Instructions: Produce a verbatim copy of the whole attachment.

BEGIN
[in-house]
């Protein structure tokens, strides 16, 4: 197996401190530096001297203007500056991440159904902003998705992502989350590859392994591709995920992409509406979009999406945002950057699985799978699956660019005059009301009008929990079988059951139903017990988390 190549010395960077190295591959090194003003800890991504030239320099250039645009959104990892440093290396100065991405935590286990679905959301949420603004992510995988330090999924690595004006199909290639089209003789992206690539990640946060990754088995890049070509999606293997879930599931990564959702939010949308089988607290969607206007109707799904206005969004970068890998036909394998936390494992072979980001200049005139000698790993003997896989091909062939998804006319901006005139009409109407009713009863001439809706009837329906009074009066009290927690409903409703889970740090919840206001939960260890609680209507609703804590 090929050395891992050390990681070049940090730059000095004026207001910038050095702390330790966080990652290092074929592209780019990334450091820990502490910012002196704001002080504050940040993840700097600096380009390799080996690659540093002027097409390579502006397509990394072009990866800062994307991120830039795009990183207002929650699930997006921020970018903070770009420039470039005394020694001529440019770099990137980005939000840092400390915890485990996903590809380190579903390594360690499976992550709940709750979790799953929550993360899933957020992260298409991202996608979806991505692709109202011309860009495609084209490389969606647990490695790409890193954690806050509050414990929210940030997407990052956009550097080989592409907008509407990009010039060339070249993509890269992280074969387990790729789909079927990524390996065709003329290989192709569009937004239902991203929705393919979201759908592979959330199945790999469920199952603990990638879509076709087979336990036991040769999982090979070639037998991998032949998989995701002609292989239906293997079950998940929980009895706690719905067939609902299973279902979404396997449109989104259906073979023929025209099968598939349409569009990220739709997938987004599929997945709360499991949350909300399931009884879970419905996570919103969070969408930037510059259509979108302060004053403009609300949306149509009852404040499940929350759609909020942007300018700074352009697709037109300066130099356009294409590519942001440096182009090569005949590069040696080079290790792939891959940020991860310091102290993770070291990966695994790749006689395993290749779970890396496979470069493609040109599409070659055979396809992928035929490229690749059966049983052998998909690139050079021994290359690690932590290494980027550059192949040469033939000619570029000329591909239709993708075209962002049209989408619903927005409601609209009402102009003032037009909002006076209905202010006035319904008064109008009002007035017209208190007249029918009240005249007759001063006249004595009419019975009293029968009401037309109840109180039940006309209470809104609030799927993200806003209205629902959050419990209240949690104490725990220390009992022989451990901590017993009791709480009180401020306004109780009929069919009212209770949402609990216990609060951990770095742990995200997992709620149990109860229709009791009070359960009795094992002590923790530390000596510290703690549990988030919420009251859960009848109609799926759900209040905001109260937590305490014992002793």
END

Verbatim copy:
[in-house]
């Protein structure tokens, strides 16, 4: 197996401190530096001297203007500056991440159904902003998705992502989350590859392994591709995920992409509406979009999406945002950057699985799978699956660019005059009301009008929990079988059951139903017990988390 190549010395960077190295591959090194003003800890991504030239320099250039645009959104990892440093290396100065991405935590286990679905959301949420603004992510995988330090999924690595004006199909290639089209003789992206690539990640946060990754088995890049070509999606293997879930599931990564959702939010949308089988607290969607206007109707799904206005969004970068890998036909394998936390494992072979980001200049005139000698790993003997896989091909062939998804006319901006005139009409109407009713009863001439809706009837329906009074009066009290927690409903409703889970740090919840206001939960260890609680209507609703804590 090929050395891992050390990681070049940090730059000095004026207001910038050095702390330790966080990652290092074929592209780019990334450091820990502490910012002196704001002080504050940040993840700097600096380009390799080996690659540093002027097409390579502006397509990394072009990866800062994307991120830039795009990183207002929650699930997006921020970018903070770009420039470039005394020694001529440019770099990137980005939000840092400390915890485990996903590809380190579903390594360690499976992550709940709750979790799953929550993360899933957020992260298409991202996608979806991505692709109202011309860009495609084209490389969606647990490695790409890193954690806050509050414990929210940030997407990052956009550097080989592409907008509407990009010039060339070249993509890269992280074969387990790729789909079927990524390996065709003329290989192709569009937004239902991203929705393919979201759908592979959330199945790999469920199952603990990638879509076709087979336990036991040769999982090979070639037998991998032949998989995701002609292989239906293997079950998940929980009895706690719905067939609902299973279902979404396997449109989104259906073979023929025209099968598939349409569009990220739709997938987004599929997945709360499991949350909300399931009884879970419905996570919103969070969408930037510059259509979108302060004053403009609300949306149509009852404040499940929350759609909020942007300018700074352009697709037109300066130099356009294409590519942001440096182009090569005949590069040696080079290790792939891959940020991860310091102290993770070291990966695994790749006689395993290749779970890396496979470069493609040109599409070659055979396809992928035929490229690749059966049983052998998909690139050079021994290359690690932590290494980027550059192949040469033939000619570029000329591909239709993708075209962002049209989408619903927005409601609209009402102009003032037009909002006076209905202010006035319904008064109008009002007035017209208190007249029918009240005249007759001063006249004595009419019975009293029968009401037309109840109180039940006309209470809104609030799927993200806003209205629902959050419990209240949690104490725990220390009992022989451990901590017993009791709480009180401020306004109780009929069919009212209770949402609990216990609060951990770095742990995200997992709620149990109860229709009791009070359960009795094992002590923790530390000596510290703690549990988030919420009251859960009848109609799926759900209040905001109260937590305490014992002793």